Popular Scandinavian names – trends and meanings explored
TEXT: SIGNE HANSEN | PHOTOS: SEE CREDITS
Alma, Noah, and Ella – Like Scandinavian design, popular Scandinavian names reflect an affinity for timeless and simple elegance. We take a look at the meaning and thoughts behind some of the most popular names of recent years – and at the trends predicted to shape future name choices.
A reverence for tradition and a wish for international transcendence have both shaped the name choices of Scandinavian parents in recent years. However, the most prominent trend in Norway, Denmark, and Sweden seems to be a reignited affinity for traditional Nordic names and an inherent partiality for short and rhythmic names. Often the names carry with them a sense of tradition and connection between the Nordic countries, with the popularity of names seemingly spreading across borders. Thus, as we delve into the enchanting world of Scandinavian nomenclature, we discover that the most popular names are not merely reflections of parental whims but windows into the cultural heritage of the region.
As such, unlike other countries, few of the most popular names in Scandinavia seem to be inspired by popular TV shows and celebrities. However, a bit further down on the list of names, renowned Nordic TV successes have had some sway on parents. For instance, the name Saga saw a sudden rise in popularity, especially in Sweden and Denmark, after the notoriously strong-willed and hugely popular character from The Bridge brought it an air of modern feminism. Still, sometimes such effects can be deceptive as scriptwriters may also be inspired by already existing trends when naming their characters.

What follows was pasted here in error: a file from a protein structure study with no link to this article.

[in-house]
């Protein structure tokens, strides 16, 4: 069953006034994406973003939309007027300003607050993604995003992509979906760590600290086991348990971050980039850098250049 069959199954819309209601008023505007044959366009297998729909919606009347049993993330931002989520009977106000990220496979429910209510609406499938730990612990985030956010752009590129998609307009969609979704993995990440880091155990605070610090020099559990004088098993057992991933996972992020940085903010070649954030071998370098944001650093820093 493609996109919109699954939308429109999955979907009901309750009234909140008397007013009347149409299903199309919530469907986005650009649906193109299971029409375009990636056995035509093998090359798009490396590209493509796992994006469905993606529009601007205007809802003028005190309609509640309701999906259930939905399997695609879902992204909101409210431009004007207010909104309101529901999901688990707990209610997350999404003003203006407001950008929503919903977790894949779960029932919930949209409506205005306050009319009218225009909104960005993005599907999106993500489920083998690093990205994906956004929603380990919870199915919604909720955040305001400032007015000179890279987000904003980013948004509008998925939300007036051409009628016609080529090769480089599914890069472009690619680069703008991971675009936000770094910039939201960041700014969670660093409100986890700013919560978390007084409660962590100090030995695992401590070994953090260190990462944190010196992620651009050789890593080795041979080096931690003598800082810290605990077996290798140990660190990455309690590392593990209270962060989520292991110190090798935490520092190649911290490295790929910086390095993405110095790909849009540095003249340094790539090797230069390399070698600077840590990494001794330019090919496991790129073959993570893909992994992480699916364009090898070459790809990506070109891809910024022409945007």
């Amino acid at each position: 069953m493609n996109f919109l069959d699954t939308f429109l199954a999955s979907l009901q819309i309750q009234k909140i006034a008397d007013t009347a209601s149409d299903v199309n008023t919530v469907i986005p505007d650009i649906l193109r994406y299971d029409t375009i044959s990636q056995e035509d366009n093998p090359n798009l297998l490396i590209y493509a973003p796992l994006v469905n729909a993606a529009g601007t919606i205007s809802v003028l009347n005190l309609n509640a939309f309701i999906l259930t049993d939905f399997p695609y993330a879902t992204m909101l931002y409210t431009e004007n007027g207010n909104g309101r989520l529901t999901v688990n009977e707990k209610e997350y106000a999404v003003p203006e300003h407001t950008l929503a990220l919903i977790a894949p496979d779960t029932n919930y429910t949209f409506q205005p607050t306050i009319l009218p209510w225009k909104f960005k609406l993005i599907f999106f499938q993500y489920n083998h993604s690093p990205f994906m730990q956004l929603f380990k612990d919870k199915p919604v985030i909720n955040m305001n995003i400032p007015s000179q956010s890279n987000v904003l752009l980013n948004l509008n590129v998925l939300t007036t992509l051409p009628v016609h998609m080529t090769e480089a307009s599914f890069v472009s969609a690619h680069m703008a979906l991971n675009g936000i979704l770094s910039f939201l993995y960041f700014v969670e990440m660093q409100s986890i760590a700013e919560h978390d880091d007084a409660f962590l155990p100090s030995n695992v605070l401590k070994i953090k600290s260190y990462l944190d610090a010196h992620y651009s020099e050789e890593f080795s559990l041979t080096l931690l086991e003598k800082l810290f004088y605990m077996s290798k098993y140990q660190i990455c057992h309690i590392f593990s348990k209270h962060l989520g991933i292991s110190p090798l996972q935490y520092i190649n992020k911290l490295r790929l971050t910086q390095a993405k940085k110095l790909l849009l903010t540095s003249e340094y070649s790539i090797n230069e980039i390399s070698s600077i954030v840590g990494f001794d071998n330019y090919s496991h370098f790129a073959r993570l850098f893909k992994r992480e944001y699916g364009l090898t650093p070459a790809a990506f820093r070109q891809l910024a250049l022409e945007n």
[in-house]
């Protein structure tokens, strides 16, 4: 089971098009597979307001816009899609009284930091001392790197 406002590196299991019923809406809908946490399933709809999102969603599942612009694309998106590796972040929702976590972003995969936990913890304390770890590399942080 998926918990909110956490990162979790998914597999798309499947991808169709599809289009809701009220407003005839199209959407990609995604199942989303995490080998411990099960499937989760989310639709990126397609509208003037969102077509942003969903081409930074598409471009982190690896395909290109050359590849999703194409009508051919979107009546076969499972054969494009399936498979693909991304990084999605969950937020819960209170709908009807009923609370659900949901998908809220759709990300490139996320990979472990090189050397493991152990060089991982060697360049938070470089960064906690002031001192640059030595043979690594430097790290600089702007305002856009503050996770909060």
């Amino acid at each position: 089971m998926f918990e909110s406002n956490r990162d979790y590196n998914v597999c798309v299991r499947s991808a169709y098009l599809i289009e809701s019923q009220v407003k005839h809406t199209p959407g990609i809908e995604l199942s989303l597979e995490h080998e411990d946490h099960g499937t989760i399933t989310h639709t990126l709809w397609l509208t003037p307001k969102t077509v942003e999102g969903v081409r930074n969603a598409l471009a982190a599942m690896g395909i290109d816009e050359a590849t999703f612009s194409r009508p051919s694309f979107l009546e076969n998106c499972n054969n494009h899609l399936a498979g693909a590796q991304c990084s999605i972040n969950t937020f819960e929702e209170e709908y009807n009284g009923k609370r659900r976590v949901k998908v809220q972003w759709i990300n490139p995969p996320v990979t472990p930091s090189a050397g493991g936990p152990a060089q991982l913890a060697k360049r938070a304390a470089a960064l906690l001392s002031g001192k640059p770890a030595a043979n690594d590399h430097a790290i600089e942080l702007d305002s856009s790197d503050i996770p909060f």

With all of that in mind, let’s embark on a journey through the most popular Scandinavian names and unveil the fascinating stories and meanings they carry.
ALMA – THE CARING MOTHER
Alma is a perfect example of the type of girl name that has quickly increased in popularity all over Scandinavia. In Denmark, the name has grown steadily in popularity since the 1990s, and since 2020, Alma has been on the top-five list of popular names for girls. The name has also caught traction with Swedish and Norwegian parents, with the name making it to the top five most popular names in Sweden in 2021. In Norway, it is among the 15 most popular girl’s names, and it is predicted to continue to grow in popularity.